Howland Island - Earhart Light

Earhart Light

"Colonists", sent to the island to establish possession claims by the United States, built the Earhart Light (0°48′20.48″N 176°37′8.55″W / 0.8056889°N 176.6190417°W / 0.8056889; -176.6190417 (Earhart Light))—named after Amelia Earhart—as a day beacon or navigational landmark. It is shaped somewhat like a short lighthouse (with no illumination). Construction was of white sandstone with painted black bands and a black top meant to be seen from several miles out to sea during daylight hours. It is located near the boat landing at the middle of the west coast by the former site of Itascatown. The beacon was partially destroyed during early World War II by the Japanese attacks, but was rebuilt in the early 1960s by men from the U.S. Coast Guard ship Blackhaw. By 2000, the beacon was reported to be crumbling and it had not been painted in decades.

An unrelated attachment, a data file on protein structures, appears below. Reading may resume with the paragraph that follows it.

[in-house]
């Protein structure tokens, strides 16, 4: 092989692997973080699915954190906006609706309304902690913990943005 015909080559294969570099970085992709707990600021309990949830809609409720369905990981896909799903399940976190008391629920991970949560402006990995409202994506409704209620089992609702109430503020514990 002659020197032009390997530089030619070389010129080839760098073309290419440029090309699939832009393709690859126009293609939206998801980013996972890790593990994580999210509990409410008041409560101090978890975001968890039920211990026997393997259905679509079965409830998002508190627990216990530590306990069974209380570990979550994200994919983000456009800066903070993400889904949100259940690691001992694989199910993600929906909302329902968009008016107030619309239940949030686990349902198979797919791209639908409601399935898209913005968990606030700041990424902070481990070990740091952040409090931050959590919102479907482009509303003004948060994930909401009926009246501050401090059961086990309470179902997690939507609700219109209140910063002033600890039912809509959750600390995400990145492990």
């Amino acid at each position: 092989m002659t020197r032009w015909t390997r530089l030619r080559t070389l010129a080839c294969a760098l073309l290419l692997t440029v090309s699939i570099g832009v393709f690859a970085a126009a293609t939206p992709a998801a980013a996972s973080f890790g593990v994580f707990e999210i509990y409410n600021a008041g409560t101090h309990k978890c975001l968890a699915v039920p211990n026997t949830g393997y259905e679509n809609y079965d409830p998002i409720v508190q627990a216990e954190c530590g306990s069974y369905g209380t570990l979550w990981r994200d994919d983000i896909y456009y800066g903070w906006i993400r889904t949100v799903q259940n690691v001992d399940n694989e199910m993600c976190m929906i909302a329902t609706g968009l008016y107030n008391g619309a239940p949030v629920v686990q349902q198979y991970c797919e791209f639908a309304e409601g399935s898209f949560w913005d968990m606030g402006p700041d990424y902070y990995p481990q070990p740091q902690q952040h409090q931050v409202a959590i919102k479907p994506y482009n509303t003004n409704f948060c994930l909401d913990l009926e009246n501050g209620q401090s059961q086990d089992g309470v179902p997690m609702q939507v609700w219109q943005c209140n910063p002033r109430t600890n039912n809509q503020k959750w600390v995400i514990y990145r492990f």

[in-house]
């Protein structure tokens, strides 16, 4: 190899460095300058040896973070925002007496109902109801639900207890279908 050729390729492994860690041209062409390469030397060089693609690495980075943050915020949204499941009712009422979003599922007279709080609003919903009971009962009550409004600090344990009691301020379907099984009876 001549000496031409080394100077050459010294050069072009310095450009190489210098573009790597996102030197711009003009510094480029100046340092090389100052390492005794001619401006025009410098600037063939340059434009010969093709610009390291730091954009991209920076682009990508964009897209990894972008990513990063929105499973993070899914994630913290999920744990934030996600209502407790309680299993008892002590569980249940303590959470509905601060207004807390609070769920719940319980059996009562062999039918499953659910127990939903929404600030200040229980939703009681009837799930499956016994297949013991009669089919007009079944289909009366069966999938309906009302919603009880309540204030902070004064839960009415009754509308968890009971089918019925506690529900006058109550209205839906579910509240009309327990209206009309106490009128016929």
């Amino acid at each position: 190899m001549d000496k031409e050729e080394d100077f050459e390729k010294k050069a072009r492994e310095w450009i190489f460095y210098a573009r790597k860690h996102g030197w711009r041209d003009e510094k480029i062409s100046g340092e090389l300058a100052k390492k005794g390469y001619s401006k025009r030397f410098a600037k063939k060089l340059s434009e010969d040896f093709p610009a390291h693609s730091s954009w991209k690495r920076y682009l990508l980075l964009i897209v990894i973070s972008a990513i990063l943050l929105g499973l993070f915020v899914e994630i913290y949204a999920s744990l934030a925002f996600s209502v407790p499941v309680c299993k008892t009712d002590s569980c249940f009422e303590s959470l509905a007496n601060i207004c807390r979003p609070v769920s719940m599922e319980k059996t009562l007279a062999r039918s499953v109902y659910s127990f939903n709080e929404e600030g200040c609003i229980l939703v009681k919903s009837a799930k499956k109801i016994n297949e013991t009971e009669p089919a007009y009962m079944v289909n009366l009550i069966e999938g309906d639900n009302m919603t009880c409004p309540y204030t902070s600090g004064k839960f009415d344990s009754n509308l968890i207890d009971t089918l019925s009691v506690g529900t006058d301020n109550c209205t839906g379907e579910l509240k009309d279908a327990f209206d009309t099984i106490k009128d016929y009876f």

Howland Island was overflown in 1967 by Ann Dearing Holtgren Pellegreno and in 1997 by Linda Finch during memorial circumnavigation flights to commemorate Earhart's 1937 world flight. No landings were attempted but both Pellegreno and Finch flew low enough to drop a wreath on the island.

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Famous quotes containing the words light and/or earhart:

    O none but gods have power their love to hide,
    Affection by the count’nance is descride.
    The light of hidden fire it selfe discovers,
    And love that is conceal’d, betraies poore lovers.
    Christopher Marlowe (1564–1593)

    The woman who can create her own job is the woman who will win fame and fortune.
    —Amelia Earhart (1897–1937)